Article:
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Ronda Rich: Tink’s case of accidental stardom
ronda rich
Ronda Ronda Rich is the author of "Theres A Better Day A-Comin."

Ronda Rich

Syndicated Columnist

Quite by accident, I have made Tink a star. I, without thought, have done what the biggest stars in Hollywood could not do.

Mary Tyler Moore didn’t do it.

Neither did Bruce Paltrow (who, by the way, I mourn that I never met. He died too young.). Mark Harmon. Denzel Washington. Will and Jada Smith.

They all represented him well.

Mary encouraged him sweetly, gently. Paltrow spotted his writing talent and defied Grant Tinker, then president of MTM Productions, and hired Tink as a writer for NBC’s highly-respected “St.

Elsewhere,” a show being produced by MTM.

Paltrow’s unerring sense of spotting true talent would lead Tink to almost a dozen Emmy nominations for best drama writing and, fairly quickly, an Emmy win.

Seriously. The statue sets on our hearth, covered in dust. It is harder to clean than those tiny heat dust vents.

My father-in-law did not believe in nepotism. A person should make it by talent and hard work was his philosophy. Period. Not the family in which he happened to be born.

“I’ll tell you something,” Mary Tyler Moore once told a reporter.

“Grant Tinker is so afraid of the word ‘nepotism’ that he almost put up barriers to his children succeeding in business. He never wanted to be associated with anyone getting a step up for free. So, all the wonderful contributions that Mark and John have made, come from them, not from any entrée that their father got for them.”

Mark is Tink’s brother, a multi-Emmy-award winning director.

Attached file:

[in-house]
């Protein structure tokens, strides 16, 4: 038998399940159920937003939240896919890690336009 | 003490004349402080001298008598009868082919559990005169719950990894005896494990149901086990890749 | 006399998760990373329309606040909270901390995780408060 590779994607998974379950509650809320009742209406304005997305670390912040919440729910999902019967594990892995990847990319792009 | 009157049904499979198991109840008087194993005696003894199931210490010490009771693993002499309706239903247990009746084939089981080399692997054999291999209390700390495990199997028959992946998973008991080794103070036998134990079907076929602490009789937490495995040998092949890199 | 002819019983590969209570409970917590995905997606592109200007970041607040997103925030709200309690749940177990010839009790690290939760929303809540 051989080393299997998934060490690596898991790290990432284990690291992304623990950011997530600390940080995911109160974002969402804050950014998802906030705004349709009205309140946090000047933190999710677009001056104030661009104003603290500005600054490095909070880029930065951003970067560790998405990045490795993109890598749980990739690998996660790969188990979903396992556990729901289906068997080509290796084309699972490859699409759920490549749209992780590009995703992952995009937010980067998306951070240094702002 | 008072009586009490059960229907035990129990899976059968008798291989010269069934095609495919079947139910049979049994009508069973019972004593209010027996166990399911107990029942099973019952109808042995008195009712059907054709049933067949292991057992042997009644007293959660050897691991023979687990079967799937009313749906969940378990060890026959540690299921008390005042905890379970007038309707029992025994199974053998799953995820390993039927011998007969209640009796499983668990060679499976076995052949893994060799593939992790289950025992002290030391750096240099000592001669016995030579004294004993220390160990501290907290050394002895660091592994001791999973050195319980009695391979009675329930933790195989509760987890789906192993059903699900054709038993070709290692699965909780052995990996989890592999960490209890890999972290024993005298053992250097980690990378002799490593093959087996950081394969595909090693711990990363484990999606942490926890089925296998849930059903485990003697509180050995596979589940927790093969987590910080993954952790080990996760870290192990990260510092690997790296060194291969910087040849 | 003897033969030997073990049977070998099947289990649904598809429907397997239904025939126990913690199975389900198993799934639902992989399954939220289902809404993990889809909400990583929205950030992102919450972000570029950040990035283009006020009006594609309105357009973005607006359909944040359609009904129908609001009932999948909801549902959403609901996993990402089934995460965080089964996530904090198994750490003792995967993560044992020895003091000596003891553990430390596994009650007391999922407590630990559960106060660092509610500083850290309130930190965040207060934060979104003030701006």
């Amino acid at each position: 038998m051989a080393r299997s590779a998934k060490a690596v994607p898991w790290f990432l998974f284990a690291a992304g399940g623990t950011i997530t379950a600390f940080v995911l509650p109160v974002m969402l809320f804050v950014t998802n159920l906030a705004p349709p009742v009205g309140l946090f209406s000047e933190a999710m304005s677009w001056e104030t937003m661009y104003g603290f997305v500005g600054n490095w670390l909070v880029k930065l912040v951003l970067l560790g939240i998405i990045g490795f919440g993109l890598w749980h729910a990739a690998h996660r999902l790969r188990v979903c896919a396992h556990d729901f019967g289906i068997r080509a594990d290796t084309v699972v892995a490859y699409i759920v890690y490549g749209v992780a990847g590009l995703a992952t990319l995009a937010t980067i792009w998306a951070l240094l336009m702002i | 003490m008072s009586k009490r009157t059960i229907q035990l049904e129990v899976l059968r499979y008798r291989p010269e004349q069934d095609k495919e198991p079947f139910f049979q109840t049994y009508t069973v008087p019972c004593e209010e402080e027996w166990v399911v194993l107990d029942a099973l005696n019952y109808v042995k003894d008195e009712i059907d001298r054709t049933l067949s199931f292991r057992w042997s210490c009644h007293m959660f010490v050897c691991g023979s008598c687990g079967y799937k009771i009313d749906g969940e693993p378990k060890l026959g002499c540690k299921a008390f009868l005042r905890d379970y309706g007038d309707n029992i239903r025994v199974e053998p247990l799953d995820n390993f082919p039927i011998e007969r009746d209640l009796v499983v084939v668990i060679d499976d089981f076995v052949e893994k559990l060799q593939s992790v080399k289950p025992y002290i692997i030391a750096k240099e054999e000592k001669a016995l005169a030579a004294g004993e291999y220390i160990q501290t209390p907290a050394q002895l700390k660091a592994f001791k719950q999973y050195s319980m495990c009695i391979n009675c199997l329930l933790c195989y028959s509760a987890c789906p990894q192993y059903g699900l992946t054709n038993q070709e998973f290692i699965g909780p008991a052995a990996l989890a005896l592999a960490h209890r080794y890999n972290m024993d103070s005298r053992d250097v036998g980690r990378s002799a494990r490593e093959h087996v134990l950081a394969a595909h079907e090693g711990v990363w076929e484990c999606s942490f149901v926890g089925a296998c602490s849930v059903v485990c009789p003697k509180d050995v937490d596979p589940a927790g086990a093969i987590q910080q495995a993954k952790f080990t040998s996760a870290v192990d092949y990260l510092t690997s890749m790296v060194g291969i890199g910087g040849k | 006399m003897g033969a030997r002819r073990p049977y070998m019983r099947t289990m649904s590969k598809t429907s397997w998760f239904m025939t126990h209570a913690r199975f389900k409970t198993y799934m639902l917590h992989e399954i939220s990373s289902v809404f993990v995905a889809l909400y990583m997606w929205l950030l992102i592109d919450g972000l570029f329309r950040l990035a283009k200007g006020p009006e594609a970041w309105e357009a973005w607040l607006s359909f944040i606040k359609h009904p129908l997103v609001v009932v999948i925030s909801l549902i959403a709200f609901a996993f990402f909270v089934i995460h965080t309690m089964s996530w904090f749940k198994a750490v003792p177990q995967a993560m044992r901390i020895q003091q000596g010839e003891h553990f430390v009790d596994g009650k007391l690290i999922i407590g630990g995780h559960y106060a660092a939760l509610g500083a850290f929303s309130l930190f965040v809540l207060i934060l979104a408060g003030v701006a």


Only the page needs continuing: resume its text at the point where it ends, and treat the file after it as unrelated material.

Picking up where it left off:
He’s a really nice guy and my favorite Tinker, next to the one to whom I’m married. But he didn’t make Tink a star, either.

Mark Harmon and Denzel Washington, two other very nice guys, read Tink’s words from scripts and shot themselves into orbit as enormous stars in the last three decades. But they didn’t make Tink a star.

Will and Jada Smith hired him as showrunner for a television show they produced. They gave him an iPad, a trip to Hawaii and, once, they generously paid off a $2,500 cell phone bill that he incurred while in London on business for them (let me add: AT& T told him that he had a ‘plan” which he didn’t). But they didn’t make him into a star, either.

That task, quite surprisingly, fell to a little girl who grew up on Rural Route One, so far out in the country that Daddy had to climb up on the roof and plant an eightfoot tall TV antennae.

What Hollywood couldn’t do, the Deep South did quickly and with good humor.

What that means is that YOU, dear reader, made Tink a star. I was the conduit, his light passing quickly from my hands to yours.

As Andy Griffith would say: What happened was this: I was entangled in a massive amount of work and asked Tink to write this column one week. It’s much harder than it looks. In fact, Tink can write the first draft of a television episode in the time that it takes him to pen 650 words.

He’d written for me a few times before. But this time, the subject – the oddness of me – and the way he told it, resounded throughout the Southeast.

And Hollywood.

Phone calls, texts, emails, and packages poured in, all with laughing commentary on Tink becoming a writer of Southern renown.

One Hollywood friend texted, “If you can ever take time off from being a Southerner and a columnist, call me. Don’t forget your friends from the old days!”

Even newspaper publishers wrote and thanked me because it had lifted single issue sales.

I am a star maker. And I had no idea (or “idee” as Mama used to say).

But this much I have learned from Hollywood: When you have a hit, produce a sequel as soon as possible.

Stay tuned. Tink, the Southern columnist, will be returning to your newspaper pages.


Ronda Rich is the best-selling author of “What Southern Women Know (That Every Woman Should Know).” Visit www.rondarich. com to sign up for her free weekly newsletter.

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